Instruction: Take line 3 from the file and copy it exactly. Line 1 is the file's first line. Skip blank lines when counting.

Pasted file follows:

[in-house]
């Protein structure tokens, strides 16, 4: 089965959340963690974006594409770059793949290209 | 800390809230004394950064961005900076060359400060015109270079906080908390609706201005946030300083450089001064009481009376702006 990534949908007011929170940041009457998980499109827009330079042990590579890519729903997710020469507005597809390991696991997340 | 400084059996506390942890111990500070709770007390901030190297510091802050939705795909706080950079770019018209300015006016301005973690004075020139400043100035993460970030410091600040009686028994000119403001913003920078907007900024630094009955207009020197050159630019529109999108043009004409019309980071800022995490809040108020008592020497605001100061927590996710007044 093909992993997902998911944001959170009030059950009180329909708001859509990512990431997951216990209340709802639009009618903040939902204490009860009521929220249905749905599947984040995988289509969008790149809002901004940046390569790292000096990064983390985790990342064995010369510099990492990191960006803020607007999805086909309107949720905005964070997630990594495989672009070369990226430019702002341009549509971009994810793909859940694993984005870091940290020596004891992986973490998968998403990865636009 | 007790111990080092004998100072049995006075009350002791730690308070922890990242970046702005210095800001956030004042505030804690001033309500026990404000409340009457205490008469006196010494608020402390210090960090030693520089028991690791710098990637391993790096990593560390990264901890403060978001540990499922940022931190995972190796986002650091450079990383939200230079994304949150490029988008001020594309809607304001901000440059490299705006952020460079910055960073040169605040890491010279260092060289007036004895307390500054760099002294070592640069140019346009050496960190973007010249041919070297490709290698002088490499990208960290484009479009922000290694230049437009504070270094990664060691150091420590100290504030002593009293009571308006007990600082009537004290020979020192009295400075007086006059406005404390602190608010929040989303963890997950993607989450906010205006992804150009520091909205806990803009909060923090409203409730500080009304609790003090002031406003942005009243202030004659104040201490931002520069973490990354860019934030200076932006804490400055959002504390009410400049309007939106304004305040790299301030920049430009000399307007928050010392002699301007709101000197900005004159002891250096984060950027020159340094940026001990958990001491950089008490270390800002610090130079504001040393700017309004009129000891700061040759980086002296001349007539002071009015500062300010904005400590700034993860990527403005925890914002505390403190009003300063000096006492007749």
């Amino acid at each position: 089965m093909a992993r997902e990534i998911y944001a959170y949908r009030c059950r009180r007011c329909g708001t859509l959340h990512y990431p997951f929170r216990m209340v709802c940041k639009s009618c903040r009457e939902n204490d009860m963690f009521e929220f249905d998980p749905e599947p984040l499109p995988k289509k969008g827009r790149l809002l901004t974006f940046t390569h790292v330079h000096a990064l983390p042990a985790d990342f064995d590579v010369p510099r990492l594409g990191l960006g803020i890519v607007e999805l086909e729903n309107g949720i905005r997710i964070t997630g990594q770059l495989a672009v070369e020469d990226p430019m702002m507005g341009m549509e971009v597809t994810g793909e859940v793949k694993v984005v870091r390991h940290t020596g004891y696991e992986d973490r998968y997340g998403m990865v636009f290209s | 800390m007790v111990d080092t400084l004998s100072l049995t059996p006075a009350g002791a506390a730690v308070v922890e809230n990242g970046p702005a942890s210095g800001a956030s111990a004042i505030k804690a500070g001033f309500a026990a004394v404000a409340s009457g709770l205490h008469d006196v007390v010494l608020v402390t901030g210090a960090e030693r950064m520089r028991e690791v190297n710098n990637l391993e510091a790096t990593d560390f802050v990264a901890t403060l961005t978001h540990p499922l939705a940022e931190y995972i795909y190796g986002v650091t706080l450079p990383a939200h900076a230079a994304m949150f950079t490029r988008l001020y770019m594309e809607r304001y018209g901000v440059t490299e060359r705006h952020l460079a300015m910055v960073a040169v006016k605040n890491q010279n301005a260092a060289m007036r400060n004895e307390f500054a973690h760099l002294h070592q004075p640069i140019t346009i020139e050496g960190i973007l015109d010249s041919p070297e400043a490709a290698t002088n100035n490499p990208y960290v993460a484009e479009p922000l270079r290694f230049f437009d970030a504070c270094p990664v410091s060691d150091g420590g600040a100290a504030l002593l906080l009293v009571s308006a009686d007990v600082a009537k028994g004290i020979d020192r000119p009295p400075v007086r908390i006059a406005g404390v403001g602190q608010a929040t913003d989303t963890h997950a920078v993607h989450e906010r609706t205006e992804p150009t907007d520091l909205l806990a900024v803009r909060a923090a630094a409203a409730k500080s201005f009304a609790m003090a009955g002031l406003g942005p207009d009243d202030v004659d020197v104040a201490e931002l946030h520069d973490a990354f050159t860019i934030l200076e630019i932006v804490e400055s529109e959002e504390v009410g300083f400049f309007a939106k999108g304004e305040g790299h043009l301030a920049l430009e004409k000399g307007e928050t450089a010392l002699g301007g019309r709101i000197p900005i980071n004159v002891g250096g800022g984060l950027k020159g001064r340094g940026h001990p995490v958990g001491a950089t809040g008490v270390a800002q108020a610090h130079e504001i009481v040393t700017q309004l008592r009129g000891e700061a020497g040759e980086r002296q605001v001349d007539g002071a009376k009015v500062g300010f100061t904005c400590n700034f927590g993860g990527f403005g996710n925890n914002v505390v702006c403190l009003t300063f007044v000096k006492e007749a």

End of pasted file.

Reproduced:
């Amino acid at each position: 089965m093909a992993r997902e990534i998911y944001a959170y949908r009030c059950r009180r007011c329909g708001t859509l959340h990512y990431p997951f929170r216990m209340v709802c940041k639009s009618c903040r009457e939902n204490d009860m963690f009521e929220f249905d998980p749905e599947p984040l499109p995988k289509k969008g827009r790149l809002l901004t974006f940046t390569h790292v330079h000096a990064l983390p042990a985790d990342f064995d590579v010369p510099r990492l594409g990191l960006g803020i890519v607007e999805l086909e729903n309107g949720i905005r997710i964070t997630g990594q770059l495989a672009v070369e020469d990226p430019m702002m507005g341009m549509e971009v597809t994810g793909e859940v793949k694993v984005v870091r390991h940290t020596g004891y696991e992986d973490r998968y997340g998403m990865v636009f290209s | 800390m007790v111990d080092t400084l004998s100072l049995t059996p006075a009350g002791a506390a730690v308070v922890e809230n990242g970046p702005a942890s210095g800001a956030s111990a004042i505030k804690a500070g001033f309500a026990a004394v404000a409340s009457g709770l205490h008469d006196v007390v010494l608020v402390t901030g210090a960090e030693r950064m520089r028991e690791v190297n710098n990637l391993e510091a790096t990593d560390f802050v990264a901890t403060l961005t978001h540990p499922l939705a940022e931190y995972i795909y190796g986002v650091t706080l450079p990383a939200h900076a230079a994304m949150f950079t490029r988008l001020y770019m594309e809607r304001y018209g901000v440059t490299e060359r705006h952020l460079a300015m910055v960073a040169v006016k605040n890491q010279n301005a260092a060289m007036r400060n004895e307390f500054a973690h760099l002294h070592q004075p640069i140019t346009i020139e050496g960190i973007l015109d010249s041919p070297e400043a490709a290698t002088n100035n490499p990208y960290v993460a484009e479009p922000l270079r290694f230049f437009d970030a504070c270094p990664v410091s060691d150091g420590g600040a100290a504030l002593l906080l009293v009571s308006a009686d007990v600082a009537k028994g004290i020979d020192r000119p009295p400075v007086r908390i006059a406005g404390v403001g602190q608010a929040t913003d989303t963890h997950a920078v993607h989450e906010r609706t205006e992804p150009t907007d520091l909205l806990a900024v803009r909060a923090a630094a409203a409730k500080s201005f009304a609790m003090a009955g002031l406003g942005p207009d009243d202030v004659d020197v104040a201490e931002l946030h520069d973490a990354f050159t860019i934030l200076e630019i932006v804490e400055s529109e959002e504390v009410g300083f400049f309007a939106k999108g304004e305040g790299h043009l301030a920049l430009e004409k000399g307007e928050t450089a010392l002699g301007g019309r709101i000197p900005i980071n004159v002891g250096g800022g984060l950027k020159g001064r340094g940026h001990p995490v958990g001491a950089t809040g008490v270390a800002q108020a610090h130079e504001i009481v040393t700017q309004l008592r009129g000891e700061a020497g040759e980086r002296q605001v001349d007539g002071a009376k009015v500062g300010f100061t904005c400590n700034f927590g993860g990527f403005g996710n925890n914002v505390v702006c403190l009003t300063f007044v000096k006492e007749a």